“As a former math teacher who also taught cultural studies back in 2001, I had never heard of CRT until recently.” He added he is unaware of it being taught in any California K-12 classrooms. “Nor is [CRT] the basis of any kind of curriculum developed for K through 12.”
The Sacto Politico invited all four GOP debate participants to amplify on their CRT debate remarks. Larry Elder, who was unable to attend the debate, was also asked to share his CRT position, but only Ose responded. He couldn’t point to any specific examples of CRT being taught in California schools, but he shared that many parents he’s met on the campaign trail use CRT as a catch-all term for a variety of dissatisfactions they have with their local public schools.
“This is broader than just Critical Race Theory. It has to do with sex education. It has to do with all of these other imposed requirements. The parents are just fed up,” Ose said. “Parents are sitting there having learned one set of ‘-isms’ growing up and now see an entire shift toward another set of ‘isms.’ And CRT represents an easy target for them.”
When asked what he meant during the debate by CRT being “anti-merit” and “anti-achievement,” he explained, “There is evidence to support the notion the bureaucratic institution of education has been disproportionately influenced by people not aligned with mainstream American thought on capitalism and achievement and things like that.”
A provocative statement, but again one that has little to do with CRT as an actual theory of the legal and criminal justice systems. This and other elaborations only confirmed how vague and inexact the Right’s use of CRT is. Freitas, though, thought some of this was by design.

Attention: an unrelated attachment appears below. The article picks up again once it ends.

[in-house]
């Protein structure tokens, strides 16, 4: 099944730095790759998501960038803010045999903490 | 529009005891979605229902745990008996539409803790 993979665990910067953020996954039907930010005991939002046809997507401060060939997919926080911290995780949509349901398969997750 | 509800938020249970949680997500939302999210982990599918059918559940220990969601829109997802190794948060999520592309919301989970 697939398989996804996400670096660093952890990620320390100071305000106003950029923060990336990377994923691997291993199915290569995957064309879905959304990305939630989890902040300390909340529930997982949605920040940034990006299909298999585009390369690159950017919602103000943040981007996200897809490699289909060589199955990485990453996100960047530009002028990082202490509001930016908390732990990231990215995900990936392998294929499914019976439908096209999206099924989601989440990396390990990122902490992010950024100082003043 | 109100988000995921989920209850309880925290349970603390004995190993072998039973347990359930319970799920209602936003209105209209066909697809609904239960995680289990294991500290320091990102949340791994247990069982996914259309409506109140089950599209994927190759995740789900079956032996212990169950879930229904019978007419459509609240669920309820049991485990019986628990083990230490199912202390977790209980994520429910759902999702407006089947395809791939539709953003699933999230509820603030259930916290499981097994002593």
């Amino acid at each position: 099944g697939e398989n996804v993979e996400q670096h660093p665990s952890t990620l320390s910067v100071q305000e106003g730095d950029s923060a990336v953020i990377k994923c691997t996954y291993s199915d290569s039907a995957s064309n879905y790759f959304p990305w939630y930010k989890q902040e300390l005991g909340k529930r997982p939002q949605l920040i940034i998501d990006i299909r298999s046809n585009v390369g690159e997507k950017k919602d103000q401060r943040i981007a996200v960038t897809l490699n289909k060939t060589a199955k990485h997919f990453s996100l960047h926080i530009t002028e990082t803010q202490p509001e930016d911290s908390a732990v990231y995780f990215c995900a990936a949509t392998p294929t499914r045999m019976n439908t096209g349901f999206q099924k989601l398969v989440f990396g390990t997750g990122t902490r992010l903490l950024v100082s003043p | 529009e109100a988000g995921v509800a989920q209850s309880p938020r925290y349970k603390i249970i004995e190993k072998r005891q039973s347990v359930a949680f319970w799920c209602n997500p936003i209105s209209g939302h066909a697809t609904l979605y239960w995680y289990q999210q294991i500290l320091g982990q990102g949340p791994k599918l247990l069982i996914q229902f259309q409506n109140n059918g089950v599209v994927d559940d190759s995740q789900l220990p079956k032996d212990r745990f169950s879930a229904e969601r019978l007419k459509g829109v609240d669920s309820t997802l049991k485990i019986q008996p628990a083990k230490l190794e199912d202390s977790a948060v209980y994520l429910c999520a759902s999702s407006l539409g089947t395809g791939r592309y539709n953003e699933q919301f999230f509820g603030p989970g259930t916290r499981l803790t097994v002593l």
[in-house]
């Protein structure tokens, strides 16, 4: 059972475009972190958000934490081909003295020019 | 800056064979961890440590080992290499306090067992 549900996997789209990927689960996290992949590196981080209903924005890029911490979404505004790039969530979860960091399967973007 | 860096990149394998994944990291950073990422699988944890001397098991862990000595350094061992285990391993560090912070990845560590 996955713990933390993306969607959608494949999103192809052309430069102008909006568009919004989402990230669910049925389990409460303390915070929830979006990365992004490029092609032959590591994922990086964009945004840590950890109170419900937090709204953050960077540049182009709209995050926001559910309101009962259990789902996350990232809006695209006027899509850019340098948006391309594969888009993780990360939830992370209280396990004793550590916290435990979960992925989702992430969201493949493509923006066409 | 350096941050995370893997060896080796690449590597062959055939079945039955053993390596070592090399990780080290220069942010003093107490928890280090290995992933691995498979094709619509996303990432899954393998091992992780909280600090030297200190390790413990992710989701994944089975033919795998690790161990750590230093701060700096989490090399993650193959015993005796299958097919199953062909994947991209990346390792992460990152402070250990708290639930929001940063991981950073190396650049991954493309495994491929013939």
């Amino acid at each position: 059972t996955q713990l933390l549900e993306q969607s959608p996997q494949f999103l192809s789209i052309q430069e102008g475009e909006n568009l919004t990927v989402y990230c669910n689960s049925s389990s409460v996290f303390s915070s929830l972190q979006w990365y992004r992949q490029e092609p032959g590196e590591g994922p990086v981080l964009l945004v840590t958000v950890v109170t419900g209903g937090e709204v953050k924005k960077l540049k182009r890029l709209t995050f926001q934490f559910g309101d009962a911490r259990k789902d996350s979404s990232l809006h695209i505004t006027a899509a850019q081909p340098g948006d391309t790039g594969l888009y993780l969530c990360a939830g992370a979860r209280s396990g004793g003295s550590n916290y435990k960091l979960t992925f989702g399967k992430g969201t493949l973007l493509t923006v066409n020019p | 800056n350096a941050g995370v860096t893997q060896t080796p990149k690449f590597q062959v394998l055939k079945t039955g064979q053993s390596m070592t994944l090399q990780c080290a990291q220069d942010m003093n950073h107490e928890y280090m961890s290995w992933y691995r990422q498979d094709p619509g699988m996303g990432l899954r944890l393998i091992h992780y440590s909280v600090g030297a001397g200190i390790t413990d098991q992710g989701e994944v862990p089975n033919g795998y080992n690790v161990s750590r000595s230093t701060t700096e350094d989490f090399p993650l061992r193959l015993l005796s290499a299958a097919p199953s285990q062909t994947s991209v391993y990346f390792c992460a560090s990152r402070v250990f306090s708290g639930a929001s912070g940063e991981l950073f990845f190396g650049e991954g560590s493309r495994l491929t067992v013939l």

“They don’t clearly define it because they want to be able to label everything CRT. They want to keep it broad and vague so they can apply it to anything and attack anything that is public education,” Freitas said. “That is why they want to go to vouchers and what they call ‘full choice.’ And they are using every term that they can to achieve that.”
In fairness to Ose, he expressed a pretty fulsome view of the uglier parts of American history. He said, “The facts are we slaughtered the indigenous peoples, either on purpose or with disease. The blacks were enslaved, and it was an abhorrent system. People who lived in tenements in [writer] Upton Sinclair’s time were absolutely abused in the Industrial Revolution, but here we are with the highest standard of living. Everyone wants to move here, so we are doing something right.”
However as he continued, it was soon down another confusing rabbit hole:
“If Critical Race Theory and its foundational legs are accurate – which means to a very great degree that the color of your skin dictates your outcome – then how do you explain disparate outcomes for two young black men or for two black women? Or between two young white people?” he said.
Ose felt this to be pretty conclusive evidence of CRT’s flaws. But since CRT doesn’t attempt to explain differences within minority groups, it naturally has no answers to offer there.
But it wasn’t Ose or any of the top GOP recall candidates who brought the subject up. It was the national conservative commentator Hewitt who shoehorned it into last week’s debate. Such is the CRT boogeyman conservatives have been trying to unleash in these unsettling times, both nationally and now here in California.